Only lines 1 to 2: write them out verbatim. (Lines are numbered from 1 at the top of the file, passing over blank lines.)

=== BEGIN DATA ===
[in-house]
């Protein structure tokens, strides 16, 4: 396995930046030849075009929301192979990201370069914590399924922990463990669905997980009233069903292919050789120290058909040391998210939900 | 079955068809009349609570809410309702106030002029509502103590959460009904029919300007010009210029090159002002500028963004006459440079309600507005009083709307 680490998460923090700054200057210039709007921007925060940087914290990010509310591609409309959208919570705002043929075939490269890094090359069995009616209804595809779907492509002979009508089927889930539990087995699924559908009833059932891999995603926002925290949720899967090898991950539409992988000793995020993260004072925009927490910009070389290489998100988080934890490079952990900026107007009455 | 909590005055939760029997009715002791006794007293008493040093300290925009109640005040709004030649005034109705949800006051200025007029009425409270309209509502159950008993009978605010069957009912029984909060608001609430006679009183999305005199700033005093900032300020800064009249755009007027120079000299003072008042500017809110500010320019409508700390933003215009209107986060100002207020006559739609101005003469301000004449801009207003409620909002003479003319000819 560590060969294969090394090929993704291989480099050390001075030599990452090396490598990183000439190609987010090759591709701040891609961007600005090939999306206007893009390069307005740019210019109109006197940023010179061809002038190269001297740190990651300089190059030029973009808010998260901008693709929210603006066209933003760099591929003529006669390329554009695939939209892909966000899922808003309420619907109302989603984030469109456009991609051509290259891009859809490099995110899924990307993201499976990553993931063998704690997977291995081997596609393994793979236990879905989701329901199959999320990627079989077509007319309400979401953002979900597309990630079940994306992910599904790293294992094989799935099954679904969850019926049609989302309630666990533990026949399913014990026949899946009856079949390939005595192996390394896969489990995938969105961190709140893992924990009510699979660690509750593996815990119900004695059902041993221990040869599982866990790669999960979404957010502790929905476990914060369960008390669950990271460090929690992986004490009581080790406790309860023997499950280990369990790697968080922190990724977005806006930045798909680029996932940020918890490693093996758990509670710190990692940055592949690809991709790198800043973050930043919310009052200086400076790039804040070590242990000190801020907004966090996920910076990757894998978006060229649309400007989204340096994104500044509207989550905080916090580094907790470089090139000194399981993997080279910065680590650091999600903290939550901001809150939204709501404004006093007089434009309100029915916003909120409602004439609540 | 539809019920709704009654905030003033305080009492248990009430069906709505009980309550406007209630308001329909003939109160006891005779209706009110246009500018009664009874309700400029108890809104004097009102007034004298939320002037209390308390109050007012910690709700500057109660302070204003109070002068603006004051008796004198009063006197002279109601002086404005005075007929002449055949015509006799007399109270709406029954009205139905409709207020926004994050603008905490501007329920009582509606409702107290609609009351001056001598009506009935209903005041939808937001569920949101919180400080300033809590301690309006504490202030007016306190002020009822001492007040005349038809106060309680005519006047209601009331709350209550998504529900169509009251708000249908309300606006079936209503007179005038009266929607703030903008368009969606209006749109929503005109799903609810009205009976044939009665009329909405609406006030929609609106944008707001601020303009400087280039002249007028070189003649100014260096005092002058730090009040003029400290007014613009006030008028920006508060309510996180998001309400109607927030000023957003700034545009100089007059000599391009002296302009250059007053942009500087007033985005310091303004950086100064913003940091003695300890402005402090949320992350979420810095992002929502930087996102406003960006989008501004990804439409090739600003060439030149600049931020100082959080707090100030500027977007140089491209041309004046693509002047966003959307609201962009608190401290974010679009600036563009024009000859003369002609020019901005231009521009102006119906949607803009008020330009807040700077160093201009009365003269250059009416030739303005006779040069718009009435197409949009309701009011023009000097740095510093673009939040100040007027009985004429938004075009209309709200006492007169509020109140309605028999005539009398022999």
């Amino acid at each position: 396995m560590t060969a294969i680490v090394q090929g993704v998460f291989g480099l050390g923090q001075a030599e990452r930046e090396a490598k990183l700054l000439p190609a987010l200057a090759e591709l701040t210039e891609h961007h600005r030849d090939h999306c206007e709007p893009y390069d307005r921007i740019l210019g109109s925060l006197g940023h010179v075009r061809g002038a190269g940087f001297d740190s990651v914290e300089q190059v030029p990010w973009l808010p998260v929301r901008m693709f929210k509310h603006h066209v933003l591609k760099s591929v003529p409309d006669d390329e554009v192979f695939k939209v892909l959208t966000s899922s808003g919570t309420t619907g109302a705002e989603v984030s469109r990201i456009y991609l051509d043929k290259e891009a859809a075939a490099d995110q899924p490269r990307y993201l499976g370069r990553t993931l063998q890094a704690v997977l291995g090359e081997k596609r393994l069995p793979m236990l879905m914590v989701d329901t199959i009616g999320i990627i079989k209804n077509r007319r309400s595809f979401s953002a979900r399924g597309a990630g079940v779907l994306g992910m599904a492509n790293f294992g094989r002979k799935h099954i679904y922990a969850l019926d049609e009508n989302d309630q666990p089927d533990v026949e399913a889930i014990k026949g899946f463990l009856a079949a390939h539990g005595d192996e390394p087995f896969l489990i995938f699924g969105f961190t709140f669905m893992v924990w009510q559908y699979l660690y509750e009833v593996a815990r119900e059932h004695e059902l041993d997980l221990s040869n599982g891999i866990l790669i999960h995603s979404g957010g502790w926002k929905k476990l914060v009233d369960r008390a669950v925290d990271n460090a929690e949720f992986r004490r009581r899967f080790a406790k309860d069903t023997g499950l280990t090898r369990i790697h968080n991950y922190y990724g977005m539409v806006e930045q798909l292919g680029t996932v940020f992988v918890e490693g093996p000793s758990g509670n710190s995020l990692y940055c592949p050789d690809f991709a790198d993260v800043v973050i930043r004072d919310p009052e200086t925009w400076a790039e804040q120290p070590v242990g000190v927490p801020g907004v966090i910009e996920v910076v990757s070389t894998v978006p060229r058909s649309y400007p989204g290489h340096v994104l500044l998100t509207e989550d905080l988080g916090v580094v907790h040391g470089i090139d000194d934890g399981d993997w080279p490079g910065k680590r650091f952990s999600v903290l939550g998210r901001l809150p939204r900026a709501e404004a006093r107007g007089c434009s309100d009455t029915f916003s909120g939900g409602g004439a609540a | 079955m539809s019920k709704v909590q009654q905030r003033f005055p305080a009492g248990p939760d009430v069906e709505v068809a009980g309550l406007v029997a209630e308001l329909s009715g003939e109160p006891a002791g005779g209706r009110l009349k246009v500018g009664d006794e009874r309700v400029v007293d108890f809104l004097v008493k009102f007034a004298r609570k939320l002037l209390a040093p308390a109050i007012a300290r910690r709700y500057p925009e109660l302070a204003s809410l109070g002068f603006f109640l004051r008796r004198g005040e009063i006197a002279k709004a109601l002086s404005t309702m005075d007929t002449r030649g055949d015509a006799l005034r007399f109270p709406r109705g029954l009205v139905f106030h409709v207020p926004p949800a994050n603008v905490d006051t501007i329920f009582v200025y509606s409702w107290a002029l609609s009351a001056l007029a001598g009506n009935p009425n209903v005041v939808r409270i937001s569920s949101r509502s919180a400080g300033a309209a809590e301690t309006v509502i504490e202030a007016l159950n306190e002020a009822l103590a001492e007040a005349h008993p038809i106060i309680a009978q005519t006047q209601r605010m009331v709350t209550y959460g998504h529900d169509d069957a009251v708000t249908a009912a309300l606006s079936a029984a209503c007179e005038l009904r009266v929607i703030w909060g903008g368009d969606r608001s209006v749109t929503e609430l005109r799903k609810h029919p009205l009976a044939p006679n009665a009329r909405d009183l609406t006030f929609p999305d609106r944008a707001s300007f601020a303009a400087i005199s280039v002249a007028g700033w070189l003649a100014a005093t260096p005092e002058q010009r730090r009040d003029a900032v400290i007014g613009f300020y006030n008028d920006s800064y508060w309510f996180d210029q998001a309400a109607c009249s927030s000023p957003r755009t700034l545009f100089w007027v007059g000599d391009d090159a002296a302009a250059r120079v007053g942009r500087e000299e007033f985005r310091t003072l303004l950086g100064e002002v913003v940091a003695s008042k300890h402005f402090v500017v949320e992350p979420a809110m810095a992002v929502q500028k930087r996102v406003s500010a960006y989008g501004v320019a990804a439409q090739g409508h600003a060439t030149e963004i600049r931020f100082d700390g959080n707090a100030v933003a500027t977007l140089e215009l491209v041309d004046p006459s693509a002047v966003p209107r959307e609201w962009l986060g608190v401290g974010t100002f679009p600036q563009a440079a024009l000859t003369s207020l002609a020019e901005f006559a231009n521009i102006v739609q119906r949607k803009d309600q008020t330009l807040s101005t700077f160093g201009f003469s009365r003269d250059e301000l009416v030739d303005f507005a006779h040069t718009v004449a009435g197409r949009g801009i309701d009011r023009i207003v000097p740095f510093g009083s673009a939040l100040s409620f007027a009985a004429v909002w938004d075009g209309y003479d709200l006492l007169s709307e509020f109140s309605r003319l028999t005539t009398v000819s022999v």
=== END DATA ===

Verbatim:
[in-house]
């Protein structure tokens, strides 16, 4: 396995930046030849075009929301192979990201370069914590399924922990463990669905997980009233069903292919050789120290058909040391998210939900 | 079955068809009349609570809410309702106030002029509502103590959460009904029919300007010009210029090159002002500028963004006459440079309600507005009083709307 680490998460923090700054200057210039709007921007925060940087914290990010509310591609409309959208919570705002043929075939490269890094090359069995009616209804595809779907492509002979009508089927889930539990087995699924559908009833059932891999995603926002925290949720899967090898991950539409992988000793995020993260004072925009927490910009070389290489998100988080934890490079952990900026107007009455 | 909590005055939760029997009715002791006794007293008493040093300290925009109640005040709004030649005034109705949800006051200025007029009425409270309209509502159950008993009978605010069957009912029984909060608001609430006679009183999305005199700033005093900032300020800064009249755009007027120079000299003072008042500017809110500010320019409508700390933003215009209107986060100002207020006559739609101005003469301000004449801009207003409620909002003479003319000819 560590060969294969090394090929993704291989480099050390001075030599990452090396490598990183000439190609987010090759591709701040891609961007600005090939999306206007893009390069307005740019210019109109006197940023010179061809002038190269001297740190990651300089190059030029973009808010998260901008693709929210603006066209933003760099591929003529006669390329554009695939939209892909966000899922808003309420619907109302989603984030469109456009991609051509290259891009859809490099995110899924990307993201499976990553993931063998704690997977291995081997596609393994793979236990879905989701329901199959999320990627079989077509007319309400979401953002979900597309990630079940994306992910599904790293294992094989799935099954679904969850019926049609989302309630666990533990026949399913014990026949899946009856079949390939005595192996390394896969489990995938969105961190709140893992924990009510699979660690509750593996815990119900004695059902041993221990040869599982866990790669999960979404957010502790929905476990914060369960008390669950990271460090929690992986004490009581080790406790309860023997499950280990369990790697968080922190990724977005806006930045798909680029996932940020918890490693093996758990509670710190990692940055592949690809991709790198800043973050930043919310009052200086400076790039804040070590242990000190801020907004966090996920910076990757894998978006060229649309400007989204340096994104500044509207989550905080916090580094907790470089090139000194399981993997080279910065680590650091999600903290939550901001809150939204709501404004006093007089434009309100029915916003909120409602004439609540 | 539809019920709704009654905030003033305080009492248990009430069906709505009980309550406007209630308001329909003939109160006891005779209706009110246009500018009664009874309700400029108890809104004097009102007034004298939320002037209390308390109050007012910690709700500057109660302070204003109070002068603006004051008796004198009063006197002279109601002086404005005075007929002449055949015509006799007399109270709406029954009205139905409709207020926004994050603008905490501007329920009582509606409702107290609609009351001056001598009506009935209903005041939808937001569920949101919180400080300033809590301690309006504490202030007016306190002020009822001492007040005349038809106060309680005519006047209601009331709350209550998504529900169509009251708000249908309300606006079936209503007179005038009266929607703030903008368009969606209006749109929503005109799903609810009205009976044939009665009329909405609406006030929609609106944008707001601020303009400087280039002249007028070189003649100014260096005092002058730090009040003029400290007014613009006030008028920006508060309510996180998001309400109607927030000023957003700034545009100089007059000599391009002296302009250059007053942009500087007033985005310091303004950086100064913003940091003695300890402005402090949320992350979420810095992002929502930087996102406003960006989008501004990804439409090739600003060439030149600049931020100082959080707090100030500027977007140089491209041309004046693509002047966003959307609201962009608190401290974010679009600036563009024009000859003369002609020019901005231009521009102006119906949607803009008020330009807040700077160093201009009365003269250059009416030739303005006779040069718009009435197409949009309701009011023009000097740095510093673009939040100040007027009985004429938004075009209309709200006492007169509020109140309605028999005539009398022999």